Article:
2007 Annual Letter


As you may recall, late 2006 saw a move from the United States to Canada. The transition seemed like a great opportunity to shed some material possessions, so I donated the trusty Toyota pick-up truck to the local food bank in Point Roberts. Don't think this small gesture will tip the scale against global warming, but felt good. Even with the seasonal frosty weather, commuting once a week to the land of freedom by bicycle and bus turns out to be quite pleasant. An iPod and a good set of headphones make the journey a mellifluous treat.


Armed with a fresh residency, in January of this year I decided to go back to school and enrolled in a program that should lead to a credential in teaching English as a Second Language. Started off slowly by signing up for one course that met for three hours, one night a week. The campus is downtown, and created a pleasant, thirty-minute walk from our place in the tony West End to school. I figured the weekly trek was a good way to add some cross-training to the rowing regimen. (Will have completed my four-millionth meter sometime in January, which is comparable to rowing from Los Angeles to a bit past Montréal.)


Class was enjoyable. The fellow students are an international lot, and I was learning some stuff. The distressing surprise came when I attended the first class of the following term. For some reason it took forty-five minutes to walk the same route I had walked several weeks earlier in thirty, before the semester break. A fifty percent performance decrease in a couple of weeks is both baffling and alarming. Does increased awareness of English pronunciation affect one's gait? Unfortunately, the program does not require a research project, so this question will go unanswered.


One potential obstacle to finishing the ESL program (and any other activity that involves traversing the back alley behind our place) is the new, takeaway pizza parlor. While it probably was proper to install a ventilation fan that exhausts to the alley, it now means I must either detour around the place, or risk navigating the aroma of fresh-baked pies when venturing out and/or returning from various errands. While it would be inappropriate to compare this modest feat to steering safely around the treacherous rocks of the Lorelei, it does take some planning and will power to not stop in for a quick slice every time I leave the apartment.


Along with the residency came the right to work in Canada. Got lucky and found an incredible job (listed on craigslist) to teach at a local college. The title of the class is Play: Engaging in the World of the Child. The job description made it sound like the college was looking for a child psychologist. I applied anyway, figuring I would at least make the short list. Once again that experience with New Games would prove useful.


It turns out the school hired me to teach this course, as well as an additional course in the Fall, Activity and Event Planning. Am loving it. The students are getting certificates to be "youth and childcare workers". Folks who sign up for the program care about people and kids, and are pretty easy for me to get along with. Sometimes it feels as if the college decided to create the ideal job for me, and then fill it with great students to make it even better.


The play class was divided into two sections, a theoretical and an experiential. I had a ball sharing different ways to play each week. One week the theme of the experiential session was playing with rope and string. We learned Cat's Cradle, plus how to throw knots, spin lariats, and jump rope. Not sure if it was everyone's highlight, I enjoyed the group effort of trying to figure out how to play a giant version of Cat's Cradle with a hundred feet of clothesline and ten players, each one representing a digit.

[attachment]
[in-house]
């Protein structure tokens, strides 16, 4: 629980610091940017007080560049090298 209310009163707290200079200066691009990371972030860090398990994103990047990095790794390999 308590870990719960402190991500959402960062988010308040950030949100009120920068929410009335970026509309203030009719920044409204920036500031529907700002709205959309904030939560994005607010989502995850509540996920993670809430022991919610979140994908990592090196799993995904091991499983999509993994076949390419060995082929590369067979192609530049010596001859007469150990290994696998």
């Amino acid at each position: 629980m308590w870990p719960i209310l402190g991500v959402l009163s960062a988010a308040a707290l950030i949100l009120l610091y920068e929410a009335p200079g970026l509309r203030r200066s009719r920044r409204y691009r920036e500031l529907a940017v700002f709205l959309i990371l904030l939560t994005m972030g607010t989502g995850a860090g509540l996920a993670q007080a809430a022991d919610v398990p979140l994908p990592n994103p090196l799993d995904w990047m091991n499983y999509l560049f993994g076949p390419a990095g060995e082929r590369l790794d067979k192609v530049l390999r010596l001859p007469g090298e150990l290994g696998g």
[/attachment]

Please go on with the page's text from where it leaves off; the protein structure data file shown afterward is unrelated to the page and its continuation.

The college has asked me to teach a third course, Child Development, in January. The offer is flattering and exciting. Planning and delivering the course will keep me busy, and the experience and opportunity are not to be passed over.


Late last year I was the inadvertent beneficiary of some online videos. Some dice stackers posted videos of themselves stacking dice on youtube. Intrigued viewers would see the videos, and then google "dice stacking" to find out more about the art. That led them to my website, and "Hey, presto!" sales of dice stacking books, videos, and supplies picked up. That spurred me to take the website more seriously. With a friend's help (Thanks, Andy) I am now proud of my website. If you have a moment, please take a look. (www.toddstrong.com) You can also catch a bunch of dice stacking videos on youtube.


Wrote a proposal for a new book of games. Instead of a parachute, this time the main piece of equipment is a large, inflatable ball. Be warned, though, if a publishing house accepts the proposal, the folks there expect you to actually follow up and write the manuscript. This past Spring and Summer were busy. The book is scheduled to be out in the Fall of 2008.


This may be another word of warning: Armed with a surprisingly strong dollar, Chris and I have joined many of our northern brethren and sistren in shopping for bargains south of the 49th (now referred to as Baja British Columbia by the locals). Don't be surprised if bejeweled, mukluk-clad Canadians show up in your neighborhood kicking foundations and slamming doors to determine if a cross-border real estate investment in sunnier climes is in order.


As for the crows on the card: Don't know if they have discovered the pizzeria at the corner, or not. They still come around regularly to say Hi" and pick up any stray peanuts we may leave on the window sill. There now seem to be several generations flocking around, so the program seems to be working.


As always, the best to you and yours.


copyright 2007 by Todd Strong



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